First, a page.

I have calculated that the total cost of this list is around $250 if purchased on line.  Several of the books on this list can be had for only $20. 

These books are listed in no special order.  You can share this link with some foodie friends who might be looking for gift ideas.  You can add these titles to your Amazon wish list.  You could do all your holiday shopping without setting foot in a mall.  Or take this list to your favorite bookstore and spend an afternoon browsing and buying.  Pretty civilized if you ask me.

I decided not to choose a link for each book.  Just google to find links or go to your favorite bookstore or book website.

1.  One Big Table - 600 recipes from the nation's best home cooks, farmers, fishermen, pit-masters, and chefs by Molly O 'Neill
This book is on many best of 2010 lists.  It weighs 15 pounds and according to the reviews on Amazon - it is weighty in content as well.  An excerpt from one review:  It's easy to forget how diverse America truly is when reading traditional American cookbooks. This book, however, gives us a glimpse inside the menus of real Americans of various backgrounds and their families. We see local and regional culture reflected, as well as immigrant culture and how immigrants have evolved their menus to reflect their surroundings. I own many cookbooks (somewhere over 400 or so), but this is probably the best one that I have read recently. Every page draws me in and reminds of the America I know and love.

2.  The Essential New York Times Cookbook by Amanda Hesser
A lot of good history as well as recipes.  Probably destined to become a classic.  I love my 1961 New York Times cookbook by Craig Claiborne but have to admit it is getting a bit dated.   Remember rumaki?

3.  Around My French Table: More than 300 recipes from my house to yours by Dorie Greenspan
This book is on a lot of critics' lists.  Probably not for beginners.

4.  The Food Matters Cookbook: 500 Revolutionary Recipes for Better Living by Mark Bittman
This is a "political" cookbook - in a good way.  We vote with our forks.  Might as well think more about what we are voting for or against.  Plus great recipes which we have come to expect from Bittman.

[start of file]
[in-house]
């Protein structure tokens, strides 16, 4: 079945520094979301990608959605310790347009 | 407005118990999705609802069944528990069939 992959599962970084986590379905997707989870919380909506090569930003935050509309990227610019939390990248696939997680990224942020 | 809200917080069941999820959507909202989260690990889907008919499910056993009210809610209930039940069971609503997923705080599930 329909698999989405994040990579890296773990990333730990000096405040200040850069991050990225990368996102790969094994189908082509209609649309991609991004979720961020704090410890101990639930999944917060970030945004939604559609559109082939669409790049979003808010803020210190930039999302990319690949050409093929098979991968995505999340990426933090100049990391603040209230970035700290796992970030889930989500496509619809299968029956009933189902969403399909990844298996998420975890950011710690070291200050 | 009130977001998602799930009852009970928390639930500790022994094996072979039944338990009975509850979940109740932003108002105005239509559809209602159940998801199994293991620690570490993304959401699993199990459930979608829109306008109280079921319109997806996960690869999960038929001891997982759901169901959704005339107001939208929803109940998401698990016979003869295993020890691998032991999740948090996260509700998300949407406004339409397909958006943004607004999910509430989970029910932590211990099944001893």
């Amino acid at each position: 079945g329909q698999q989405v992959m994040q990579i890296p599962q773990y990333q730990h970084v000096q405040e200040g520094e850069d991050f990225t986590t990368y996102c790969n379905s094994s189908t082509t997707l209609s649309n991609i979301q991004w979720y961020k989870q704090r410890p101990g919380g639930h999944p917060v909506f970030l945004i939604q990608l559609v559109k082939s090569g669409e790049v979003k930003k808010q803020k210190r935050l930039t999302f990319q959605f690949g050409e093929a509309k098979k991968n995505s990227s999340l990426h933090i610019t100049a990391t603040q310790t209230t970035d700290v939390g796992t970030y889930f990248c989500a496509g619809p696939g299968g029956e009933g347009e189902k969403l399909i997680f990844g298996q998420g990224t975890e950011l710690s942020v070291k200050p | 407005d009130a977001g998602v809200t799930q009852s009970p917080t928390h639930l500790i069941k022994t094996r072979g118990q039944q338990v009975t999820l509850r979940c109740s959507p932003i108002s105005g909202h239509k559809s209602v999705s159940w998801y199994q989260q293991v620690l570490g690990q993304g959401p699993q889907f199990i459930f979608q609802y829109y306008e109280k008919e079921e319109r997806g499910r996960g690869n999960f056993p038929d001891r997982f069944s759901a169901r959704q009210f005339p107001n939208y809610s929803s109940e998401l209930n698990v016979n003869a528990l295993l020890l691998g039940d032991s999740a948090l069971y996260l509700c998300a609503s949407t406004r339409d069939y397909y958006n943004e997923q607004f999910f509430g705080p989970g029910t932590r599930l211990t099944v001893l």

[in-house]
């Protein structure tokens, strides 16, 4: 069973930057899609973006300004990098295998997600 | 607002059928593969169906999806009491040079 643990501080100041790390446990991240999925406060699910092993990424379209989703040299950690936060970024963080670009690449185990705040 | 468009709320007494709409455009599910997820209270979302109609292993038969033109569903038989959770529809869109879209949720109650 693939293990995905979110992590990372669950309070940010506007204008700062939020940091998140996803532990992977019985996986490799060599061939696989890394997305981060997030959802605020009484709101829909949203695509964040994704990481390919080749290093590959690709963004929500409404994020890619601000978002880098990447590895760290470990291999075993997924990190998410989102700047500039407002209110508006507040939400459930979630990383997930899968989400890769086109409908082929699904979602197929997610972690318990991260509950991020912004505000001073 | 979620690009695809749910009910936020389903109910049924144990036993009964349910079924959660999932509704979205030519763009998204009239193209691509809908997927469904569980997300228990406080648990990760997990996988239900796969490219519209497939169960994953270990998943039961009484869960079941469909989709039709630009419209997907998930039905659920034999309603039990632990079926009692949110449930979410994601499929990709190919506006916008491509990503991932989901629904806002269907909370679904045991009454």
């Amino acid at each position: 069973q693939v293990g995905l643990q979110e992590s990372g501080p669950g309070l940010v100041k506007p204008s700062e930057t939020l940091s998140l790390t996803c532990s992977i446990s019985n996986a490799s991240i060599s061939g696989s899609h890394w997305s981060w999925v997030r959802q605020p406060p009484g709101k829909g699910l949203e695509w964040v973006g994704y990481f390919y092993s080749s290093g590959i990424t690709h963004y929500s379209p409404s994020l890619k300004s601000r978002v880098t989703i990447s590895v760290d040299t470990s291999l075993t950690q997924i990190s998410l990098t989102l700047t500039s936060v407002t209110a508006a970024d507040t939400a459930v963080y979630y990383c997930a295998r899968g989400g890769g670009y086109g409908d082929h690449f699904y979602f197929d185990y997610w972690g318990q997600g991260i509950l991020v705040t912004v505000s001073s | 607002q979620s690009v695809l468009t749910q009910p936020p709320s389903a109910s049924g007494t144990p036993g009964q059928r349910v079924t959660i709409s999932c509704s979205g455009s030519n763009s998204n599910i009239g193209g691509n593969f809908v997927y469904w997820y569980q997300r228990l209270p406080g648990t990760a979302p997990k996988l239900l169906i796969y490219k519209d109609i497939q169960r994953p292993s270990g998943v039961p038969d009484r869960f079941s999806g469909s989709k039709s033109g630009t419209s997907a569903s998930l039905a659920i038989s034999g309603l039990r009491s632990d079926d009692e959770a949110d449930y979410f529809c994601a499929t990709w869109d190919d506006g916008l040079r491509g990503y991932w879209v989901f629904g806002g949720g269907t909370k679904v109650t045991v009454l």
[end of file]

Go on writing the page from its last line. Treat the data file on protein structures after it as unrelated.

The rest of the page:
5.   Forgotten Skills of Cooking: The Time-Honored Ways are the Best - Over 700 Recipes Show You Why by Darina Allen
Ms. Allen hails from the famous Ballymalloe Cooking School in Ireland.  I can't wait to try some of the recipes in this book.  

6. Noma: Time and Place in Nordic Cuisine by René Redzepi
This is probably the least practical book on this list.  It might be more an art book than a cookbook.  I hope you find it inspirational.  The author Rene Redzepi is THE hot new international chef and is a serious locavore.  His restaurant in Copenhagen has become very famous.   Any Minnesotan who claims a deep interest in food should at least be aware of this book if not own it.

7. Urban Pantry: Tips and Recipes for a Thrifty, Sustainable and Seasonal Kitchen by Amy Pennington
My kind of cook -- waste not want not.

8. Good to the Grain: Baking with Whole-Grain Flours by Kim Boyce, Quentin Bacon, Nancy Silverton, and Amy Scattergood
I just had to include one baking book on this list. 

9. The Very Best Of Recipes for Health: 250 Recipes and More from the Popular Feature on by Martha Rose Shulman
I link to Ms. Shulman's recipes on the Featherstone Farm facebook page all the time.  She has written many many books - I think this is the most recent.  Very practical and tasty recipes and excellent for CSA members who need to cope with lots of veggies.

10. What I Eat: Around the World in 80 Diets by Peter Menzel and Faith D'Aluisio
I chose this because I think good cooks need to be very aware of food cultures around the world.  America is a melting pot - culinarily and otherwise.  We are the better for it.

Saturday, December 4, 2010